LITE's facility highlights some of the costs and savings that enterprises can expect when implementing 3D. At LITE, architects can run their 3D models through scenarios, such as floods and fires, and actually see the impact. Structural problems caught at that stage are easier and less expensive to fix than when they're literally set in stone.

One user told Cruz-Neira that the traditional mix of physical models and 2D renderings typically added about $1 million to a project's cost. “Now, with this technology, the $1 million has turned into not even $100,000,” Cruz-Neira says. “There are significant savings in doing it this way.”

But $100,000 is still a significant cost for most businesses. One reason for that steep up-front cost is that 3D display technology is still a niche play that often requires custom work.

“There's not a lot of off-the-shelf technology that's ready to be applied in the context of building [design], medical, or oil and gas,” Cruz-Neira says. “It's a field that's very new … . A lot of the projects we do are one-of-a-kind.”

Those costs can be a show-stopper for some potential 3D users, Cruz-Neira suggests. Others agree that cost often is a barrier, especially for more than a bare-bones system. “There has to be a business case that goes along with it,” says Planar's Robinson. “That may be one reason why 3D hasn't taken off as much. [The integrator will] come up with a 3D visualization system that kind of works, but it costs $45,000.”

Manufacturers and integrators have a few options for getting over that hump. One is to show that clients can achieve a return on investment (ROI) sooner rather than later. But calculating the payback often requires knowledge of a particular industry vertical and, in turn, highlights the value of partnering with a manufacturer that's already a major player in that sector. Their knowledge of how companies do things and how 3D could streamline those processes can help AV manufacturers and integrators sell to that market.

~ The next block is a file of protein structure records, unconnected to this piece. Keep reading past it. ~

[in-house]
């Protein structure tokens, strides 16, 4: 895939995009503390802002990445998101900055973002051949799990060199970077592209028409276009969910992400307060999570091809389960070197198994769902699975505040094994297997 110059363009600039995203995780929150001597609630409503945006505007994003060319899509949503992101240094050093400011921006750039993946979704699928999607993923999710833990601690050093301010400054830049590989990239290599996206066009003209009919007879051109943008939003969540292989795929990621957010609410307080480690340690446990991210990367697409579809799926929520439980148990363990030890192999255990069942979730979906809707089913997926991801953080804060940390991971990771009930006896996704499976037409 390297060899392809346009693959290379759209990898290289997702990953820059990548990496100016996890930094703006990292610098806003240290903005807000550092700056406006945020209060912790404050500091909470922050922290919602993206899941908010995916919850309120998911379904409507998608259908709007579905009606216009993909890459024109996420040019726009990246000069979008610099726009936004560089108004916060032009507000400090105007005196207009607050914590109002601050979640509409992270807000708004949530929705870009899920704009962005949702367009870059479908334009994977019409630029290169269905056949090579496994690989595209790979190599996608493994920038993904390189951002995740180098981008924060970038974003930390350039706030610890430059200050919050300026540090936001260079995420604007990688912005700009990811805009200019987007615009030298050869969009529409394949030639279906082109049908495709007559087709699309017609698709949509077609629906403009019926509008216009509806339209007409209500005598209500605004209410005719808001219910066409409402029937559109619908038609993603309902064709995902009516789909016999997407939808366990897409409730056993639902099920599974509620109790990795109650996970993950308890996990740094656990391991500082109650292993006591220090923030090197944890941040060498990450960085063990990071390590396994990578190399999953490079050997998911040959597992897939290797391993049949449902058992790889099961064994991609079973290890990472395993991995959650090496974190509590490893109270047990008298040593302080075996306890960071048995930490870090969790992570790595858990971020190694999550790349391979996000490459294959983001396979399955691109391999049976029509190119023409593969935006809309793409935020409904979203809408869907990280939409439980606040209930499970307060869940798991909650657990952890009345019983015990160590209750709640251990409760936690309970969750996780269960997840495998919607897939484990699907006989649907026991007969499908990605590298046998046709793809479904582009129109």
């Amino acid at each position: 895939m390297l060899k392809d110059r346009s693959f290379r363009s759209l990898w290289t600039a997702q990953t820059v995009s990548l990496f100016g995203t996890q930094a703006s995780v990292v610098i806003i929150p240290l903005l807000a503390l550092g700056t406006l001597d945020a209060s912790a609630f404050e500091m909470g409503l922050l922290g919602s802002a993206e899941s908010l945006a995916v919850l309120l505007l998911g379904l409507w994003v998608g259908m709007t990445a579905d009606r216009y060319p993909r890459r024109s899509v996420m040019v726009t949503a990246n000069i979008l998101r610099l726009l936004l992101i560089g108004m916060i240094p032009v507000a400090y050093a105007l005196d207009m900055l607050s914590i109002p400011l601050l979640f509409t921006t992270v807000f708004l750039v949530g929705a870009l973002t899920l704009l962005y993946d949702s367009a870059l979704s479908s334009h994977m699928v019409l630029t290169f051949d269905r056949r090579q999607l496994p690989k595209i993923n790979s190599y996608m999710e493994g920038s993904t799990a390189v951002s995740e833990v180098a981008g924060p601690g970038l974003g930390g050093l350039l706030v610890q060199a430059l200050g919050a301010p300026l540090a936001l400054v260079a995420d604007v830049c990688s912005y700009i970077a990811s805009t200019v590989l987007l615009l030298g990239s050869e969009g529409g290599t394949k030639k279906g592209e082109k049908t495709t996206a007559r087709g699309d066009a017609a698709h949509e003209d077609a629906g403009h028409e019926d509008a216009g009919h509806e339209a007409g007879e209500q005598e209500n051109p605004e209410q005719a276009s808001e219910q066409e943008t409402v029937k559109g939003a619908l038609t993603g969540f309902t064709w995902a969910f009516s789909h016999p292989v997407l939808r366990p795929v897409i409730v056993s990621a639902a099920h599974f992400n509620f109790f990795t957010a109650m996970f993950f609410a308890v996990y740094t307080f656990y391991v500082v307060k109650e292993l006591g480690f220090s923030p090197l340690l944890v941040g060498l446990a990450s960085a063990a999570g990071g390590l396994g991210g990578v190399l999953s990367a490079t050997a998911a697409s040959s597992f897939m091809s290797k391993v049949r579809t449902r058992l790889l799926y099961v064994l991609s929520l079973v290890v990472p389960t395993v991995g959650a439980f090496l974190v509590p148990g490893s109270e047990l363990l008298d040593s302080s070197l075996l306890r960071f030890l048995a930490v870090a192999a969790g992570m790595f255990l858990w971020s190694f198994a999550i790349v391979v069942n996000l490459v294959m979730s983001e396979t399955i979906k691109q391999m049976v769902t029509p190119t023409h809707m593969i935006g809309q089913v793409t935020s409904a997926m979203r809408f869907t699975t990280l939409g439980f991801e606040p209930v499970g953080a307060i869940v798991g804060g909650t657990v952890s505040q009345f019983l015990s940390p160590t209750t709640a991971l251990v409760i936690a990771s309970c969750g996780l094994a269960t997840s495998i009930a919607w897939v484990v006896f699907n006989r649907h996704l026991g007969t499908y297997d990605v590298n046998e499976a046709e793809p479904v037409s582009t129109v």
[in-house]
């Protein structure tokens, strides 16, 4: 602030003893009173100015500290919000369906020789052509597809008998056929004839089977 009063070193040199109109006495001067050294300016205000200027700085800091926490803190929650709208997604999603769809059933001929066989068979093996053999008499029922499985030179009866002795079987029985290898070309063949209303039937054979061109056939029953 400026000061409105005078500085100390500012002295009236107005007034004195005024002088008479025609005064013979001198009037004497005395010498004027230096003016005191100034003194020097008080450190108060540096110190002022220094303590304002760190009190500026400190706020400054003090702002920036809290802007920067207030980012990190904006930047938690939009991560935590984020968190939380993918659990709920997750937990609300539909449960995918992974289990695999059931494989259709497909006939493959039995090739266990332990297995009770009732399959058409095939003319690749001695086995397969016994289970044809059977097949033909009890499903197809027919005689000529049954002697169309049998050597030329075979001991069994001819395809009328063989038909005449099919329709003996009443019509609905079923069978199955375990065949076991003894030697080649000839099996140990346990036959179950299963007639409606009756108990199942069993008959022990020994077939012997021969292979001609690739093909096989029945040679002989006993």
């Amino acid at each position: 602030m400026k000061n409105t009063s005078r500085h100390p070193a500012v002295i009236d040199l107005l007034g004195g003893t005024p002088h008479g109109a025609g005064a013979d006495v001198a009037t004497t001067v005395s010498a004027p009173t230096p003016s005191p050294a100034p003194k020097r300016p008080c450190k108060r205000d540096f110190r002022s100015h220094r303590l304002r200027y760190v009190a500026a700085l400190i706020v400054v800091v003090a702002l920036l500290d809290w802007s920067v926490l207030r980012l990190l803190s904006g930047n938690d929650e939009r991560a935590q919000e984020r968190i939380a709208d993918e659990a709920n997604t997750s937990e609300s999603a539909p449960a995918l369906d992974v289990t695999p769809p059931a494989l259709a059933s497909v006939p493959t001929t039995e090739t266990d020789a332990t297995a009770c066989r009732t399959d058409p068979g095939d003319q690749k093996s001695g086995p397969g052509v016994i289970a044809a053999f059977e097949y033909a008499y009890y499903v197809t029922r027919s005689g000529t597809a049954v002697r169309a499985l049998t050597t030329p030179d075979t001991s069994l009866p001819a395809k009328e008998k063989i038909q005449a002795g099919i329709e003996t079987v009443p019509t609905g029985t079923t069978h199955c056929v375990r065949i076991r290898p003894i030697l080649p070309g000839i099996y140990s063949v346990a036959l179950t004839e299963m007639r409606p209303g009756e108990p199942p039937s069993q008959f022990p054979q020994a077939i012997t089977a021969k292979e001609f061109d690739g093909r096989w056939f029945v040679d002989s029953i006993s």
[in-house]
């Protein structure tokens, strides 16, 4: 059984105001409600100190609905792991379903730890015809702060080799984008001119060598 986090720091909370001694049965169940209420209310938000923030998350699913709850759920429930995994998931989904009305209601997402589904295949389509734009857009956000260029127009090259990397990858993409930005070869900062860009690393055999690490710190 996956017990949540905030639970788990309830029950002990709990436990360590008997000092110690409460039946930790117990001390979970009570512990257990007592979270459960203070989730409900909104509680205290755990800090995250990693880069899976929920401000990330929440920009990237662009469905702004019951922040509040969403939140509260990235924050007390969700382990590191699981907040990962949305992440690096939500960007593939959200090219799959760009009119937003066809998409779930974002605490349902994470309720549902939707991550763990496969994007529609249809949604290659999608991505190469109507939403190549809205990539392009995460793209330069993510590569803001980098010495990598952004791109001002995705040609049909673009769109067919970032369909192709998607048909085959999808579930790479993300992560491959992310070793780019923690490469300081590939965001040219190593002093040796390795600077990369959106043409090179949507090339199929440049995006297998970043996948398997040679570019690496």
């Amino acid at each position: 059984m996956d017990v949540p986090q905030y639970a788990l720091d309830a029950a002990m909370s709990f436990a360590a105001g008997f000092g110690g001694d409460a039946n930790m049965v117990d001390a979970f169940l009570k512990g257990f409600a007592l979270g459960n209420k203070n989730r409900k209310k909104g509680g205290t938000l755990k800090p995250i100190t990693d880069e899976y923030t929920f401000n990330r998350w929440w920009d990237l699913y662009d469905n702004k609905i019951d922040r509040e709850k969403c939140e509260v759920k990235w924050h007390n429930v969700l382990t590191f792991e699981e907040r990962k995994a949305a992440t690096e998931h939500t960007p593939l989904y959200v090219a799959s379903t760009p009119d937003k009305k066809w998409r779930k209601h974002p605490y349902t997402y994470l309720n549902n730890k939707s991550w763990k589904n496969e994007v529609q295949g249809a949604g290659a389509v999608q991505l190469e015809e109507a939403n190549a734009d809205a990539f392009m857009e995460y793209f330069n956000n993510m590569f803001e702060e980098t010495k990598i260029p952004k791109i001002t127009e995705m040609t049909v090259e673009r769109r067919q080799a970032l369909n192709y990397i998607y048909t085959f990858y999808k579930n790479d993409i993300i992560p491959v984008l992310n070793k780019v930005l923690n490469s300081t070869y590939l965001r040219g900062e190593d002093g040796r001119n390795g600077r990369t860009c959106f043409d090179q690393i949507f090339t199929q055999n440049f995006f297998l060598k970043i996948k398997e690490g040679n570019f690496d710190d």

Another option is to send clients to a neutral facility where they can try multiple 3D systems and get a sense of which product features are “must-haves” versus “nice-to-haves.” LITE's facility features seven different levels of 3D systems, ranging from $150,000 to $5 million. “They can do a minimal-risk trial of the technology and understand the different levels of technology and find out which is the right level for them,” Cruz-Neira says. “I've seen a lot of companies that have been misled into the ‘wow' factor and have gotten more than they need.”

EASY ON THE EYES

Not surprisingly, manufacturers and users agree that the viewing experience often is another make-or-break consideration. If the 3D system creates eye fatigue or nausea, then it's probably not going to be used as often as it could be — if it's purchased at all — thereby undermining employee productivity. Those problems were common with some 3D systems, such as those using cathode-ray tube (CRT) technology. “A lot of customers who use CRTs don't like the flicker,” Robinson says. “It gives them headaches and eye fatigue, and even makes them nauseous.”

Planar sees that market perception as an opportunity, at least when selling to companies that currently use CRT-based systems.

“Planar stepped in with stereo monitors because we didn't necessarily have to convince them of the benefit of using stereo 3D,” Robinson says. “We just needed to show them an LCD-based stereo monitor that's more comfortable to use, and the image quality is much better. You can do a lot higher resolution, and there's no flicker, so you don't get eye fatigue.”

That's also an example of how today's systems are replacing older 3D systems rather than just displacing 2D technologies.

“[Now] there's a lot of technology put into it to make it very affordable,” Colegrove says. “They're not replacing any other [technologies]. They're replacing themselves — their earlier versions.”

Tim Kridel is a freelance telecom and technology writer based in Columbia, Mo. He can be reached at tim@timkridel.com.